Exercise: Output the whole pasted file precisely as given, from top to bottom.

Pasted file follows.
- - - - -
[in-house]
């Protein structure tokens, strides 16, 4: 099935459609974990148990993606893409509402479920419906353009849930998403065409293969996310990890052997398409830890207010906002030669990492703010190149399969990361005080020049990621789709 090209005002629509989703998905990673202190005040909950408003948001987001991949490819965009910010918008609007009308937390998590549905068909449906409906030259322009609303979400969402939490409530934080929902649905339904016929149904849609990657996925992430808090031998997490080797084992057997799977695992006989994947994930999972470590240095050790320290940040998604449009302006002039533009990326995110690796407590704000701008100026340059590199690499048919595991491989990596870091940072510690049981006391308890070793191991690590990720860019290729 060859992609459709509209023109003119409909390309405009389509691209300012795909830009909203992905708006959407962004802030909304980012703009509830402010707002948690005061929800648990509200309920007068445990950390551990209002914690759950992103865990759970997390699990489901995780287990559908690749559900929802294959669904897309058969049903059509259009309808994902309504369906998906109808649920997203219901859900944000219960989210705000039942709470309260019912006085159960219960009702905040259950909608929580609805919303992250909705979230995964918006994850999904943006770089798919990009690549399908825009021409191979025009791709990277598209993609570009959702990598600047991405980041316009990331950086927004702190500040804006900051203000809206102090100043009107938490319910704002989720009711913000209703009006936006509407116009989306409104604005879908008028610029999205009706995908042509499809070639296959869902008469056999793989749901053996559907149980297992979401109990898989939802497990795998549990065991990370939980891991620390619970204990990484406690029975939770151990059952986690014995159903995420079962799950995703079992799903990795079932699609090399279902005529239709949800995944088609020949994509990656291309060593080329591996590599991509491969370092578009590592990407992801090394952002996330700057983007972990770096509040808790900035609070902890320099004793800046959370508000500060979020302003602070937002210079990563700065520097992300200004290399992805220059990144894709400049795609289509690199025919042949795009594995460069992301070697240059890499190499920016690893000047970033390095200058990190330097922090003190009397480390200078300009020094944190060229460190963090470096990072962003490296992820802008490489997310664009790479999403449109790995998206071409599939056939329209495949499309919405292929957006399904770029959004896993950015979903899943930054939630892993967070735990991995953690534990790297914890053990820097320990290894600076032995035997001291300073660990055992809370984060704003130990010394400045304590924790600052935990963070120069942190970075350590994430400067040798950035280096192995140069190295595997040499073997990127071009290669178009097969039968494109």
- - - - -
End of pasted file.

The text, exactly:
[in-house]
């Protein structure tokens, strides 16, 4: 099935459609974990148990993606893409509402479920419906353009849930998403065409293969996310990890052997398409830890207010906002030669990492703010190149399969990361005080020049990621789709 090209005002629509989703998905990673202190005040909950408003948001987001991949490819965009910010918008609007009308937390998590549905068909449906409906030259322009609303979400969402939490409530934080929902649905339904016929149904849609990657996925992430808090031998997490080797084992057997799977695992006989994947994930999972470590240095050790320290940040998604449009302006002039533009990326995110690796407590704000701008100026340059590199690499048919595991491989990596870091940072510690049981006391308890070793191991690590990720860019290729 060859992609459709509209023109003119409909390309405009389509691209300012795909830009909203992905708006959407962004802030909304980012703009509830402010707002948690005061929800648990509200309920007068445990950390551990209002914690759950992103865990759970997390699990489901995780287990559908690749559900929802294959669904897309058969049903059509259009309808994902309504369906998906109808649920997203219901859900944000219960989210705000039942709470309260019912006085159960219960009702905040259950909608929580609805919303992250909705979230995964918006994850999904943006770089798919990009690549399908825009021409191979025009791709990277598209993609570009959702990598600047991405980041316009990331950086927004702190500040804006900051203000809206102090100043009107938490319910704002989720009711913000209703009006936006509407116009989306409104604005879908008028610029999205009706995908042509499809070639296959869902008469056999793989749901053996559907149980297992979401109990898989939802497990795998549990065991990370939980891991620390619970204990990484406690029975939770151990059952986690014995159903995420079962799950995703079992799903990795079932699609090399279902005529239709949800995944088609020949994509990656291309060593080329591996590599991509491969370092578009590592990407992801090394952002996330700057983007972990770096509040808790900035609070902890320099004793800046959370508000500060979020302003602070937002210079990563700065520097992300200004290399992805220059990144894709400049795609289509690199025919042949795009594995460069992301070697240059890499190499920016690893000047970033390095200058990190330097922090003190009397480390200078300009020094944190060229460190963090470096990072962003490296992820802008490489997310664009790479999403449109790995998206071409599939056939329209495949499309919405292929957006399904770029959004896993950015979903899943930054939630892993967070735990991995953690534990790297914890053990820097320990290894600076032995035997001291300073660990055992809370984060704003130990010394400045304590924790600052935990963070120069942190970075350590994430400067040798950035280096192995140069190295595997040499073997990127071009290669178009097969039968494109």